a return of their riotous games all over the house; and she
very early learned to sigh at the approach of Saturday's
constant half-holiday.

Betsey, too, a spoiled child, trained up to think the
alphabet her greatest enemy, left to be with the servants
at her pleasure, and then encouraged to report any evil
of them, she was almost as ready to despair of being
able to love or assist; and of Susan's temper she had
many doubts. Her continual disagreements with her mother,
her rash squabbles with Tom and Charles, and petulance
with Betsey, were at least so distressing to Fanny that,
though admitting they were by no means without provocation,
she feared the disposition that could push them to such
length must be far from amiable, and from affording
any repose to herself.

Such was the home which was to put Mansfield out of
her head, and teach her to think of her cousin Edmund with
moderated feelings. On the contrary, she could think of
nothing but Mansfield, its beloved inmates, its happy ways.
Everything where she now was in full contrast to it.
The elegance, propriety, regularity, harmony, and perhaps,
above all, the peace and tranquillity of Mansfield,
were brought to her remembrance every hour of the day,
by the prevalence of everything opposite to them _here_.

The living in incessant noise was, to a frame and temper
delicate and nervous like Fanny's, an evil which no
superadded elegance or harmony could have entirely
atoned for. It was the greatest misery of all.
At Mansfield, no sounds of contention, no raised voice,
no abrupt bursts, no tread of violence, was ever heard;
all proceeded in a regular course of cheerful orderliness;
everybody had their due importance; everybody's feelings
were consulted. If tenderness could be ever supposed wanting,
good sense and good breeding supplied its place; and as to
the little irritations sometimes introduced by aunt Norris,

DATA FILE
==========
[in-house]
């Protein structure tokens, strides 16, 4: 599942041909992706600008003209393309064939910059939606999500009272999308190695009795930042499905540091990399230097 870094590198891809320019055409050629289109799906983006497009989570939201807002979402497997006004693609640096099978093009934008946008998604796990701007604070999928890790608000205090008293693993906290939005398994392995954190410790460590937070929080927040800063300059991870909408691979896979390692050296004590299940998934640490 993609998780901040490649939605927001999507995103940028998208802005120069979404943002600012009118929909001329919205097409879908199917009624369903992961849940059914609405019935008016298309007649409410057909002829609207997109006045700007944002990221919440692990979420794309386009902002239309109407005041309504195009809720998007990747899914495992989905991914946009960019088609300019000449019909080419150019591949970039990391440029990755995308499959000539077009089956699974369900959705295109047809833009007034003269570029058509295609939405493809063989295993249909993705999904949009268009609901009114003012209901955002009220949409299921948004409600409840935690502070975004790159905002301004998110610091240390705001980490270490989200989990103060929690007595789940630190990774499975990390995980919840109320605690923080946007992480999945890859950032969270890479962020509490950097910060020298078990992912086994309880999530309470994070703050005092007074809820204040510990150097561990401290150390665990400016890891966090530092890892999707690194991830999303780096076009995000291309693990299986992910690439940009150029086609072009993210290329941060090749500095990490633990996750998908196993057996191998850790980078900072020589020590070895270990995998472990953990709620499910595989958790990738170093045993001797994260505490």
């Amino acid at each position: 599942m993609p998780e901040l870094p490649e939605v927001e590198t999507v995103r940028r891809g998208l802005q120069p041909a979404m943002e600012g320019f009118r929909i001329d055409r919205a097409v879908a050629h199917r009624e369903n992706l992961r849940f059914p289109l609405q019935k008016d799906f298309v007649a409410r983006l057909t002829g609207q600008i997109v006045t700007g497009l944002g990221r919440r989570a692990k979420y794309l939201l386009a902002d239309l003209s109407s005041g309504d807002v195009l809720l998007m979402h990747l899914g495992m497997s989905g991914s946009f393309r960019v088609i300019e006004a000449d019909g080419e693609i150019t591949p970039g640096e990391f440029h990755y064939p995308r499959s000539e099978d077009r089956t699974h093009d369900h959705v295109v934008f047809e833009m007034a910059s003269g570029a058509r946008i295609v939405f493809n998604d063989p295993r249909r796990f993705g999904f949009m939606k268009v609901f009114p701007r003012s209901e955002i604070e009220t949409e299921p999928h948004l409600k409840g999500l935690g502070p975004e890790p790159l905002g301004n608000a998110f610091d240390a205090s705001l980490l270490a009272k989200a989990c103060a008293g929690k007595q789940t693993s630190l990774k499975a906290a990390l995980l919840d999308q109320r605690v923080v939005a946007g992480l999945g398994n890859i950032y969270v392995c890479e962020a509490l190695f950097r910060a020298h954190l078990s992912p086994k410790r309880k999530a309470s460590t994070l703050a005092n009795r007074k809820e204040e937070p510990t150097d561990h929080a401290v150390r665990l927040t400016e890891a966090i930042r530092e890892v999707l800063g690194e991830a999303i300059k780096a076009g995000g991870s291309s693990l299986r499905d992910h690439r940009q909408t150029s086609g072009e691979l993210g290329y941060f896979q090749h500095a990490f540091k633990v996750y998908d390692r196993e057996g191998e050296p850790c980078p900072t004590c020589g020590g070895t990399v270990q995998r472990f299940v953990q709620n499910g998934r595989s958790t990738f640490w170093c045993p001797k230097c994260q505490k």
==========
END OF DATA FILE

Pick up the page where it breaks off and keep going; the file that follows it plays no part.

they were short, they were trifling, they were as a drop
of water to the ocean, compared with the ceaseless
tumult of her present abode. Here everybody was noisy,
every voice was loud (excepting, perhaps, her mother's,
which resembled the soft monotony of Lady Bertram's,
only worn into fretfulness). Whatever was wanted was
hallooed for, and the servants hallooed out their excuses
from the kitchen. The doors were in constant banging,
the stairs were never at rest, nothing was done without
a clatter, nobody sat still, and nobody could command
attention when they spoke.

In a review of the two houses, as they appeared to her
before the end of a week, Fanny was tempted to apply
to them Dr. Johnson's celebrated judgment as to matrimony
and celibacy, and say, that though Mansfield Park might
have some pains, Portsmouth could have no pleasures.

Mansfield Park by Jane Austen
General Fiction

Social life and customs - 19th century
Book Review:
“Mansfield Park” is the most condensed and complex novel ever written by Jane Austen, and is her first novel that was conceived, written, and published at her mature years. Even though it lacks in the playful ironic humor which is so characteristic of Austen’s other novels, it is the novel that most clearly shows another aspect of the writer